Give youth a chance to lead

by Marcus Alexie

My name is Marcus Alexie and I come from Akiachak, Alaska located about 300 air miles away from Anchorage, Alaska. This past year from April 2016 to 2017 has been a year spent in Akiachak, Alaska after nine years of traveling in and out of Akiachak, spending my time at college both in Bethel, Alaska or Anchorage.

I obtained my Associates Degree in General Studies through Kuskokwim Campus – University of Alaska Fairbanks, not knowing what my favorite field of study would be. I switched back and forth between Biology and English. All my life I never would have considered myself very political, but in fact it was just my denial.

My upbringing revolved around political issues and solutions during my summer breaks or my weekends. Today I sat at our local school gymnasium and wondered what was to become of our village. Why things are the way they are and why situations, problems cannot end in solutions. Questions arose one right after another. And then our Tribal Chief arose and spoke, encouraging our generation and younger generation to get educated and go out there and experience life the western way and bring back what was learned out there to our village to solve problems that concern our tribe.

There I thought, but you; Tribal Council, School Board Members, Regional School Board members, those that have sat on the chair for too long is where we find the issue. This is where our problems began. From what I recall all we have are people that just talk. It’s all talk to you, and you never walk the talk. You want to be recognized so much when we find an answer to a solution, you take the credit for what we fixed.

Not only does the problem start there, but it also starts with those that have worked for our Tribal Governments, our Teacher Aides and our secretaries at the school throughout the years who “encourage” our younger generation to get educated. My generation goes out there, gets educated, experience the westernized society to come back and help rebuild our community. When we try to rebuild our communities you’re afraid to get off your seat and give us a chance to make a change.

The reason I write today is because after I got my associates degree, I came back to wait for a job opening and all I did was be a substitute for the school. No big role, got tired of that and gave Bethel a chance to get more experience. Bethel – people view Bethel as a bad place, but that’s where I learned so much from the people that took the time to be my real-life advisors. My Kuskokwim professors and advisors, my colleagues and bosses have taught me work ethics. Bethel was a great learning experience for my professional careers.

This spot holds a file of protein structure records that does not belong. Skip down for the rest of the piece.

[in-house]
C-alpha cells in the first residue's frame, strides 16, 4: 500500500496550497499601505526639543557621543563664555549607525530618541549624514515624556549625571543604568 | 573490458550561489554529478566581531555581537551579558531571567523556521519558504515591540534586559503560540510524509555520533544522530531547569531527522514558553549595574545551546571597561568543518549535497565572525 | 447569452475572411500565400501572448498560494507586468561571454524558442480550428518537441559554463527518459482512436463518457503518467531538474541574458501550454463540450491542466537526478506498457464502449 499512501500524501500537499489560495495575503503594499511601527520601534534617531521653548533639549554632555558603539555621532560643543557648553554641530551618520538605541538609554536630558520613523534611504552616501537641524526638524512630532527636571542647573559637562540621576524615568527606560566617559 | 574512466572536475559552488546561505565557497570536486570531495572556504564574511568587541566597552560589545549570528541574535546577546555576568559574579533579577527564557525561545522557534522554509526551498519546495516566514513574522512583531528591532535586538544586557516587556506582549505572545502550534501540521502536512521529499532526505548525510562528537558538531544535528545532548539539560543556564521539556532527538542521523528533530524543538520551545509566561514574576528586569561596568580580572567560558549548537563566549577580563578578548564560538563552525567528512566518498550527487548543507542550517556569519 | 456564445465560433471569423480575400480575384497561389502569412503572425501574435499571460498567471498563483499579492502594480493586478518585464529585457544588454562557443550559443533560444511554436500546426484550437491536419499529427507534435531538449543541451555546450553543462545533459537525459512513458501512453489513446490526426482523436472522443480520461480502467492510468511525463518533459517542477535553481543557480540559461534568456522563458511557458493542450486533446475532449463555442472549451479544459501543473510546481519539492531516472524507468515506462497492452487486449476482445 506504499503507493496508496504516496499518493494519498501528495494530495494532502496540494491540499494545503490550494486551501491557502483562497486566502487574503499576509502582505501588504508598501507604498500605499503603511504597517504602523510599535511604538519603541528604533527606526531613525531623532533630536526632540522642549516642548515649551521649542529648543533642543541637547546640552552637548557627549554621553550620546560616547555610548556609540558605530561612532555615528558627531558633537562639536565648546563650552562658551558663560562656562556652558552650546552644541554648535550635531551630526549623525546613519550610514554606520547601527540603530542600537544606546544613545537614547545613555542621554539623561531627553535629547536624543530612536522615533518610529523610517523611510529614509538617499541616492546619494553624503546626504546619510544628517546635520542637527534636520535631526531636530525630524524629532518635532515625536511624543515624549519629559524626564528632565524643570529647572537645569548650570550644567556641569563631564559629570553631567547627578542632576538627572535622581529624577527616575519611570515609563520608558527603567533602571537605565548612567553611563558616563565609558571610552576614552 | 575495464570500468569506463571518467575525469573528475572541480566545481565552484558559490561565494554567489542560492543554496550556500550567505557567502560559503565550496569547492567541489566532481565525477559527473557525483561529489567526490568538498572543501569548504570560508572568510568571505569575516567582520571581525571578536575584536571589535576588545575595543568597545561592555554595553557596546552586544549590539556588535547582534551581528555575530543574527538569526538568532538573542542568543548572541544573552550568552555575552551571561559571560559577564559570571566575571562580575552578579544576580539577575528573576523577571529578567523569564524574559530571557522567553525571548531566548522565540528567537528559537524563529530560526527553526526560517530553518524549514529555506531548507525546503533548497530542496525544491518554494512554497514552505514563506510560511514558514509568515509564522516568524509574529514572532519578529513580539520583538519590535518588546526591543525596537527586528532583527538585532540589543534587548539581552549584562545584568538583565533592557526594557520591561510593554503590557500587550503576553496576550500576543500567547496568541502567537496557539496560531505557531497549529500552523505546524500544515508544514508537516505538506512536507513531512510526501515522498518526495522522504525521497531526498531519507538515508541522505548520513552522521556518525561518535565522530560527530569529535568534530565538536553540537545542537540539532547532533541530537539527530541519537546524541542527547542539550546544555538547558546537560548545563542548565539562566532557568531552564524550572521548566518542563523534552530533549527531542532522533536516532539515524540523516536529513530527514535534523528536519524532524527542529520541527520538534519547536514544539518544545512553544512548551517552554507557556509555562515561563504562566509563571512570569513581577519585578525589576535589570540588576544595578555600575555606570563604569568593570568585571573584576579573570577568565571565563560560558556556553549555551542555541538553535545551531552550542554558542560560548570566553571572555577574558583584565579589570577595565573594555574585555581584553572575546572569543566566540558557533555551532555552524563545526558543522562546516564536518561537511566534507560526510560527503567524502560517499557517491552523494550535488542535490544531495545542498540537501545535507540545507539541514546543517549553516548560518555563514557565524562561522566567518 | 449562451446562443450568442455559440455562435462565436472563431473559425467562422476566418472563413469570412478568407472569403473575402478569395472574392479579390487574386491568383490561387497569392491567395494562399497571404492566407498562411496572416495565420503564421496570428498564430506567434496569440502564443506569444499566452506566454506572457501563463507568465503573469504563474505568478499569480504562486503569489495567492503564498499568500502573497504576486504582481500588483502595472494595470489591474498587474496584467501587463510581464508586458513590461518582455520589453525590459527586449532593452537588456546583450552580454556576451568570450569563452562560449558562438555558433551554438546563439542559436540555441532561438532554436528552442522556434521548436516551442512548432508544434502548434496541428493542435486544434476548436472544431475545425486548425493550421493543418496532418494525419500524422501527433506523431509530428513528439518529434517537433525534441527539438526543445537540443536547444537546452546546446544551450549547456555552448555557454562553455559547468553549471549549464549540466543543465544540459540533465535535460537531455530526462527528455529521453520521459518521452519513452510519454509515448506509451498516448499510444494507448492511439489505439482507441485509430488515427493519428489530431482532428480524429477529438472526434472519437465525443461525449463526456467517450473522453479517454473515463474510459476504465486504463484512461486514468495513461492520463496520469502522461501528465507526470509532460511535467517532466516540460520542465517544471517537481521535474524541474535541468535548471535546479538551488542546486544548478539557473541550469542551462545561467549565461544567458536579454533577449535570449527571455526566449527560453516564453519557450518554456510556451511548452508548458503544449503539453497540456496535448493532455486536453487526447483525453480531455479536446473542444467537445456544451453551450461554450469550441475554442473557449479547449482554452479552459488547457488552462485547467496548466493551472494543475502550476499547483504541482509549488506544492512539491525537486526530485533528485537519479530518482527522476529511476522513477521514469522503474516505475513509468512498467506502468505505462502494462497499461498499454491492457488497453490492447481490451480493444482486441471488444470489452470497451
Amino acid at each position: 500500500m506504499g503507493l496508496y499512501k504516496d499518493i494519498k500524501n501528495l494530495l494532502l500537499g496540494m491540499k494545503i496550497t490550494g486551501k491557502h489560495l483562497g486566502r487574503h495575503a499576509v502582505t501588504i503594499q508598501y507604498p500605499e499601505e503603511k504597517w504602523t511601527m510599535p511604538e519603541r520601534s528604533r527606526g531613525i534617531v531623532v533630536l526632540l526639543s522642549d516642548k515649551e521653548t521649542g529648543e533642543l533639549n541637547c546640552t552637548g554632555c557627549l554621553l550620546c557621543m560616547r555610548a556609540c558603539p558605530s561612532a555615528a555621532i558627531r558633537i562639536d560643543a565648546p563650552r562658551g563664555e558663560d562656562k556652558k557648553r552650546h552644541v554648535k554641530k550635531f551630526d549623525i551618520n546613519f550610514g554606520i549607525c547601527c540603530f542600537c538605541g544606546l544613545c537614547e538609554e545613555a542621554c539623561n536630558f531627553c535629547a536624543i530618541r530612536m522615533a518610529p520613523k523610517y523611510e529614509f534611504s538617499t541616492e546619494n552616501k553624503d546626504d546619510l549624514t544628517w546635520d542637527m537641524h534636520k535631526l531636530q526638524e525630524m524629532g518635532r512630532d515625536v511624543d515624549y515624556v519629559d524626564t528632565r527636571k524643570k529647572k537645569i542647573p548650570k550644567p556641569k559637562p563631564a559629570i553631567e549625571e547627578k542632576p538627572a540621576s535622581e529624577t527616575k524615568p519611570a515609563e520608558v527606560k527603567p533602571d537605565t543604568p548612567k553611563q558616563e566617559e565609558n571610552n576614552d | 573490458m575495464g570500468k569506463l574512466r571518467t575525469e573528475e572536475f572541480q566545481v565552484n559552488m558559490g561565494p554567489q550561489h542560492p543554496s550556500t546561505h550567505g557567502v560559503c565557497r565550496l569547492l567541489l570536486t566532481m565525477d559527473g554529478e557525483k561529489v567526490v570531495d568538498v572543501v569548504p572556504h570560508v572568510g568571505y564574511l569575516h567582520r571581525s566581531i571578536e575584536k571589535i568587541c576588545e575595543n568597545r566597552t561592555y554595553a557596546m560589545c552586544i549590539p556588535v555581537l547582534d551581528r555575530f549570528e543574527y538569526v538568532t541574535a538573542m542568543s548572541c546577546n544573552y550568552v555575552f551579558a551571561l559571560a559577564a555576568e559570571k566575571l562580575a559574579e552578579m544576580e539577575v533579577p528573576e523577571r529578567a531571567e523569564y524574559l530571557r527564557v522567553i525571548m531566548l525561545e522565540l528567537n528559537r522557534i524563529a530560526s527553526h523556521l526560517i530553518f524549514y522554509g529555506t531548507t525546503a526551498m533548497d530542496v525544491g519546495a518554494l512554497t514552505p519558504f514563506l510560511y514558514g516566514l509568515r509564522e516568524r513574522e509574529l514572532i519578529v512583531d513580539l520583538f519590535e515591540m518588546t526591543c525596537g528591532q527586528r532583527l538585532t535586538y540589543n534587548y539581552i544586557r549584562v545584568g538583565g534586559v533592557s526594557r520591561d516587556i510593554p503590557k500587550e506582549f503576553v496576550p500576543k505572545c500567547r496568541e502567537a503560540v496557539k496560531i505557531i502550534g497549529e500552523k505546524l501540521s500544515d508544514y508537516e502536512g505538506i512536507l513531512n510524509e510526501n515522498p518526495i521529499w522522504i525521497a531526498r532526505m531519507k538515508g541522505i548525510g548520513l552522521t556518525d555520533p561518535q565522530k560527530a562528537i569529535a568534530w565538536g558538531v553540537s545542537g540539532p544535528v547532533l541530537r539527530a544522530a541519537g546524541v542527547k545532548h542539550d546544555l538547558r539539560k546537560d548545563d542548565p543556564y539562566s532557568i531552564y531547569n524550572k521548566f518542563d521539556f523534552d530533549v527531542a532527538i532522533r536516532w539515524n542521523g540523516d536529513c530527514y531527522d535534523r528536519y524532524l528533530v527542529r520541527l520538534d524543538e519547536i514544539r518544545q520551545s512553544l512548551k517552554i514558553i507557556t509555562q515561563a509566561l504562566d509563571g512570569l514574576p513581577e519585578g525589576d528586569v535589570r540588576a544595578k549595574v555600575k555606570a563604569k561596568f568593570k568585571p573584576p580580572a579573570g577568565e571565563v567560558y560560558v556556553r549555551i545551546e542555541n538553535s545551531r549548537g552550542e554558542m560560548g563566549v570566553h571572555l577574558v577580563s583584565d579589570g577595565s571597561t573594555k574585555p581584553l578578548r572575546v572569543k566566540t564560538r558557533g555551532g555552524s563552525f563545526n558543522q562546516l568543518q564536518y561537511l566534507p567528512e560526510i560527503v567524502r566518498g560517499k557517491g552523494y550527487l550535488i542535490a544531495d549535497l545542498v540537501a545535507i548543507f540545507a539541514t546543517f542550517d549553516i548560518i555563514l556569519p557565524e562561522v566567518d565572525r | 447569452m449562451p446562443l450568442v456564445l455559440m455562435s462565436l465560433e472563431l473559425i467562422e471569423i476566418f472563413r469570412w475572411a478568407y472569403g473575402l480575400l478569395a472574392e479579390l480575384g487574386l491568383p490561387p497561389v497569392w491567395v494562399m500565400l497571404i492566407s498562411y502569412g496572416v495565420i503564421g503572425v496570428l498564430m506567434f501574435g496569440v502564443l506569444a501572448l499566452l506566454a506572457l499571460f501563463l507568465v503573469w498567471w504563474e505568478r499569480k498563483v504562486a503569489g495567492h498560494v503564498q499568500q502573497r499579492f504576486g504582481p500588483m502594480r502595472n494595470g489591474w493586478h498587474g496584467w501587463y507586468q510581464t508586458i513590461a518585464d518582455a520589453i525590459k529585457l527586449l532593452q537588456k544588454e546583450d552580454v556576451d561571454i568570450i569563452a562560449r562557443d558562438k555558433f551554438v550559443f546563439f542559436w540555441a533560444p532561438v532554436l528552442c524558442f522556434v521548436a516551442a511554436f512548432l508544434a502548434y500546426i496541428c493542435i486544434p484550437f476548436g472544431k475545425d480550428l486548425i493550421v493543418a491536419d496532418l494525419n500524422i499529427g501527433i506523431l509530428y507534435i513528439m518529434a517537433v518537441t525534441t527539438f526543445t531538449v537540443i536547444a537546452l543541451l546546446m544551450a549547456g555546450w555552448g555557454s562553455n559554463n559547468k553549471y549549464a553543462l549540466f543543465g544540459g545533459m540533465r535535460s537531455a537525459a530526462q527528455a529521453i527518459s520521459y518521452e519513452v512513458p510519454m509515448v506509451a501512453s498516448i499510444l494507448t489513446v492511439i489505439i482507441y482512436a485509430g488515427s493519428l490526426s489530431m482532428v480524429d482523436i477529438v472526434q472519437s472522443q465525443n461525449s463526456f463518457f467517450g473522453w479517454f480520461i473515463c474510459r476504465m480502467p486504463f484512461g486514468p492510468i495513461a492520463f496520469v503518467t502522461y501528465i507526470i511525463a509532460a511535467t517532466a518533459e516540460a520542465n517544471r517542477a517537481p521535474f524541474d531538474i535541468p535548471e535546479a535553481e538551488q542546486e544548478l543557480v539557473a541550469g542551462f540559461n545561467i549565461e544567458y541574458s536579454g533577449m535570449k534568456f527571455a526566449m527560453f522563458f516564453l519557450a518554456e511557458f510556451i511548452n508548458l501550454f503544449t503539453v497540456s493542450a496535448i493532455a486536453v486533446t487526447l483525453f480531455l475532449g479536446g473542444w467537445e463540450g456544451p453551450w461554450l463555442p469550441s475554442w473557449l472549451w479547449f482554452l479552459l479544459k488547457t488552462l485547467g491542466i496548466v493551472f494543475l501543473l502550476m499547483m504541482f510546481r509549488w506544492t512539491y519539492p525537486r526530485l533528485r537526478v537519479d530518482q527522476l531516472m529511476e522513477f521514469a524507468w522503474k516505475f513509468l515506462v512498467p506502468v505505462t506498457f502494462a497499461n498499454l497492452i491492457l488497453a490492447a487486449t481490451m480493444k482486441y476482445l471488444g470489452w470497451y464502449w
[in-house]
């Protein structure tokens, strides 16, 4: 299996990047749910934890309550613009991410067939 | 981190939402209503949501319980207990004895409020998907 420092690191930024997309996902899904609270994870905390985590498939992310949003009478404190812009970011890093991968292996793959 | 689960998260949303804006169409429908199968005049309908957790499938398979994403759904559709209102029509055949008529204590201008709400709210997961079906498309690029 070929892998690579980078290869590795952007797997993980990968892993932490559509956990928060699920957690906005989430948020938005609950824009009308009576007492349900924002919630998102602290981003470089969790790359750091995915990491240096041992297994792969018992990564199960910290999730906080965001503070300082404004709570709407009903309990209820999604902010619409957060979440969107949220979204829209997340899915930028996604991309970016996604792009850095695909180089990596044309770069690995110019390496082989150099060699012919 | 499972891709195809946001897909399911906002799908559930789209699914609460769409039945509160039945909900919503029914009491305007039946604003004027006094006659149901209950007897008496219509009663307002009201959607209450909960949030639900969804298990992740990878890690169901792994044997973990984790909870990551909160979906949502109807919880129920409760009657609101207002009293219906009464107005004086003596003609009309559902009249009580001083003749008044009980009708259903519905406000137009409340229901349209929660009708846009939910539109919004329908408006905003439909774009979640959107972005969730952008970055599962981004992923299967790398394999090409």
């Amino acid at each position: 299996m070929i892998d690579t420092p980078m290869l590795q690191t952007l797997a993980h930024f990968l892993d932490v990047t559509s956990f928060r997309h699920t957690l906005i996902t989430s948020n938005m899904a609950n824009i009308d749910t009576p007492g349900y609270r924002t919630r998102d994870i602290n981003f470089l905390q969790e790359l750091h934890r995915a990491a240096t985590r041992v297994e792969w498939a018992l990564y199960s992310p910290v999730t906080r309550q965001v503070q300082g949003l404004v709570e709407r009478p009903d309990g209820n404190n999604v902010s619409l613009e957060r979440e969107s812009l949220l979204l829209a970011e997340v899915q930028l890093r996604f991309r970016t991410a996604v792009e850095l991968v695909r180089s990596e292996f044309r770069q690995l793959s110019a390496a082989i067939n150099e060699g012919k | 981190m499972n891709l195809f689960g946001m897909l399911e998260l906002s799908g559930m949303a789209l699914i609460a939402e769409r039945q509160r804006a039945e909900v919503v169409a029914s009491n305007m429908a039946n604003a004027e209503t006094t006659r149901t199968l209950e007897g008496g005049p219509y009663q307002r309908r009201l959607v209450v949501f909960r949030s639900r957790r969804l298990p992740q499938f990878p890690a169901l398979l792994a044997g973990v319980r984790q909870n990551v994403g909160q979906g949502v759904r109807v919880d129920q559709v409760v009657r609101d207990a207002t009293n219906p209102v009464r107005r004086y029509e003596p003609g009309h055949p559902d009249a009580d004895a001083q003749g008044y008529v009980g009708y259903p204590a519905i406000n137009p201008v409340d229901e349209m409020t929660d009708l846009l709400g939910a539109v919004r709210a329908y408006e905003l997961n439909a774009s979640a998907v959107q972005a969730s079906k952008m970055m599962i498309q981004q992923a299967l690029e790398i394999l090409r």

Our Tribal problems do not just end there, it is also the Political environment that I’ve come to realize that is another underlying issue with our villages. Not only in Akiachak, but everywhere revolving around the Yukon-Kuskokwim Delta. The political environment is not based on who makes sense, who is the smartest and who the best fit person is, but is based on how big a family is. I’ve noticed that our councilmen and board members win based on how big your family is. “Oh my best cousin is running for this seat, I should vote for them,” is the whole concept of village politics. Election votes are never about the right person but always end up being family-based.

These points that I wanted focus on were around the issues about our controlling members of our Tribal Governments, Board Members and even employees of the following companies; local schools, district offices, village corporations.

You’re Tired. Please give our youth a chance to sit where you work, and give us a chance to rebuild our communities. Understand that these are my perceptions on how this part of Alaska works. If I’m wrong, then let this be a learning lesson. Thanks.

1 Comment

  1. What you wrote is not entirely wrong. Usually it is the biggest close families that are elected into tribal government. It was very brave of you to speak out.
    There is one thing I disagree with. We come from a very mixed world, our culture and the western influence brought in which includes schools, churches, and etc. We haven’t found a way to provide more jobs for people who live in villages. There are just not enough enough ways to generate income. Which makes life very difficult for villagers.
    Some people may be still providing for their family and can’t step aside. Some of it may not be the best income but sometimes just a little can help a long way.
    What we need to do is find ways to provide a way for families to provide for themselves. I don’t see any easy solution for that. I went to college, and like you went into general studies. I never made it past that though.
    The villages closer to Bethel are able to get jobs and still boat home for awhile. It costs too much for me to go home often though I do have a seasonal job in Bethel.
    With even more uncertainties with the budget of the state and the nation. I wonder if I’ll have a job. I see positions of my fellow workers not being filled who have moved on. My year shortened. I may have to move completely out of my village to survive in this modern world. Which I find hard to except because I’ve lived here for so long.
    With the education of the younger generation we still haven’t figured out a way to make many jobs available in villages. Maybe someone will think of a way.
    Keep speaking out, talk with those who are in charge. Give advice. We need that from people. It also helps to give a different perspective for them to look at.
    I don’t speak out much, I probably should. I just don’t feel old enough to think of myself as wise. New ideas do need to discussed though. I applaud that you did that.

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